To all siblings:
A sibling suicide death creates incredible life changes for the survivors. The death of a brother or sister not only emphasizes our own mortality, but also destroys the fabric of a family as it has been. Older generations are supposed to die, not our own.

The importance of sibling relationships cannot be emphasized enough. Chances are the longest relationships in our lives will be with our siblings since we are generally just a few years apart in age. Because our sibling ties are so long, we witness more life changes than anyone else does. We have shared experiences and memories, bedrooms and chores, family celebrations and family tensions – a history and a heritage. Bound by love and jealousy, we have stuck up for and fought one another. We have grown up together, sharing many things until death has severed our connection.

For these many reasons, sibling grief can be prolonged and complicated. Since siblings have played such an important role in the people that we have become, we feel an especially intense sense of loss.
With the passing of our brother or sister, we lose an important sense of family ties and security. Suddenly, an attachment to our family is gone and we are forced to reorganize and redefine roles in our family.

About Michael

My little brother, Michael, was just thirty-two when he took his life on September 15, 2002. During Mike’s brief stay here on Earth, he touched many lives. Michael was a very hard-working, diligent, responsible, reliable, dependable young man. He was artistic, creative, and very handy. Mike was kind, unselfish, patient, considerate and compassionate. Michael loved kids, whether they were his own or those of others. Mike was a great role model and father. Michael enjoyed working with tools and his hands, music, computers, super-heroes and “Seinfeld.”

Most of all, Mike loved his kids and his family.

Our family
Being young and in love, our parents married at an early age in 1963. I came along in 1964, Brian in ’67, Mike in ’70 and Beth in 1974. Our parents are wonderful people and always instilled in us the importance of family and showered us each with love and attention.

Growing up, the three of us boys rotated having a single room with sleeping in bunk-beds together. We did lots of things together as a family, including “car vacations” and camping. Many times strangers complimented my parents on how well-behaved their children were.

Holidays were always special times in our house growing up. My parents felt it was important to give each child extra-special attention on their birthdays. Wonderful and loving relatives filled our home for these celebrations and for all the big occasions. Brian and I, being closest in age, always competed at every sport imaginable. We often ended up in fist-fights that needed to be broken up by Mom or Grandma or the baby-sitter. Mike didn’t care to compete too much with us, although he did like to get under our skin whenever the opportunity presented itself.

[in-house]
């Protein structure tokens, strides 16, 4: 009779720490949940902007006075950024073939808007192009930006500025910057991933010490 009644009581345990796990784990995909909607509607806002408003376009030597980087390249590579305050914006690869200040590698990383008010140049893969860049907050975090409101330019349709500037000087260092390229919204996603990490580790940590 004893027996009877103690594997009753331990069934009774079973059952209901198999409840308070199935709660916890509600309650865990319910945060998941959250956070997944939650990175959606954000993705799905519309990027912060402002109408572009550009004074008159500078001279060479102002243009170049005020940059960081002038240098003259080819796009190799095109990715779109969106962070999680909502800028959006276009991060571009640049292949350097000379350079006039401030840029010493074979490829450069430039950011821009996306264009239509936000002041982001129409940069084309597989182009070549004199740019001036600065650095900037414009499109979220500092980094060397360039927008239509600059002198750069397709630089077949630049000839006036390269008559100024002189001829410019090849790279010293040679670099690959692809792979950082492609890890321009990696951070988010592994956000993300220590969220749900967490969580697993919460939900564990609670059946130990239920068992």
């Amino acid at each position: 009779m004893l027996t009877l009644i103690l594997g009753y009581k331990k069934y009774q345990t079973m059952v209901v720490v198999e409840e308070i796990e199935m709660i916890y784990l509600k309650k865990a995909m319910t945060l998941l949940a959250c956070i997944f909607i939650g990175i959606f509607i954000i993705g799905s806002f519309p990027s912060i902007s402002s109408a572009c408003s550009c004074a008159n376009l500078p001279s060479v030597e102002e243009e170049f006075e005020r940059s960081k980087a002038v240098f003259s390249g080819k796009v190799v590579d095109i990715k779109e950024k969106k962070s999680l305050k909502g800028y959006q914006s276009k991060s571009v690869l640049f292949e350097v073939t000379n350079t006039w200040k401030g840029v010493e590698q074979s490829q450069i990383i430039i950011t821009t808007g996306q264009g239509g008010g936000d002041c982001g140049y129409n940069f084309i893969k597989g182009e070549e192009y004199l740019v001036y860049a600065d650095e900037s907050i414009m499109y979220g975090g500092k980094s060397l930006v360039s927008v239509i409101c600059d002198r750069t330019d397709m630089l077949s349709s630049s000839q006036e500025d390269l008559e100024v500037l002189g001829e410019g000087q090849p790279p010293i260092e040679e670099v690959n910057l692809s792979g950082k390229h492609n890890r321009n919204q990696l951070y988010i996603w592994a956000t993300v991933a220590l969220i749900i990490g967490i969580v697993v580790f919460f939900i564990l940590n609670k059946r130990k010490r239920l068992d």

Whenever Brian would beat up Mike, I’d defend him and use the occasion as another excuse to scrum with Brian some more. Beth, being so much younger, was our cute little-sister that we dragged around and that the neighbors all adored.

As teenagers, all three of us boys caddied at the Beverly Country Club. We also ended up working there in the Pro Shop as well.

After graduating from Illinois State University, Michael came downtown to the Chicago Board of Trade, where he ended up working with me and my group for the past ten years. Brian and Mike also lived together for a number of years in the town-home that they bought together.

In sum, much of my life was spent defending, mentoring and working with my brother Mike.

Mike’s depression

For reasons beyond our comprehension, Michael never saw himself as we all saw him and as he truly was – a loving and doting father, a wonderful brother, a loving son, a wonderful husband, a great uncle, and, of course, a cherished friend.

Mike lived in two different worlds. The real world in which he functioned so well and was so successful, and the world inside his head, where he couldn’t see what a positive influence he was on so many people. For many years he battled his depression, but he just couldn’t overtake it.
In college, apparently, Mike had suffered his first bouts with depression. Over the years, Mike must have learned to mask his pain pretty well, because many of us were unaware that he would suffer repeated bouts of depression over the ensuing years.

People who worked with Mike for many years, stood next to him, shared personal stories, as well as others who spoke with him on headsets for up to 7 hours a day were all caught off-guard by what happened to Mike. None of them could comprehend that Mike was even depressed, let alone suicidal! Having worked with him for so long and then seeing him at family events as well, I too, was taken by surprise. None of us could see the pain that he was in because he chose to mask it. Michael was a prime example of someone who was functionally depressed. He showed up to work every day, did his job, didn’t complain, and yet, kept it all inside him until he’d had enough.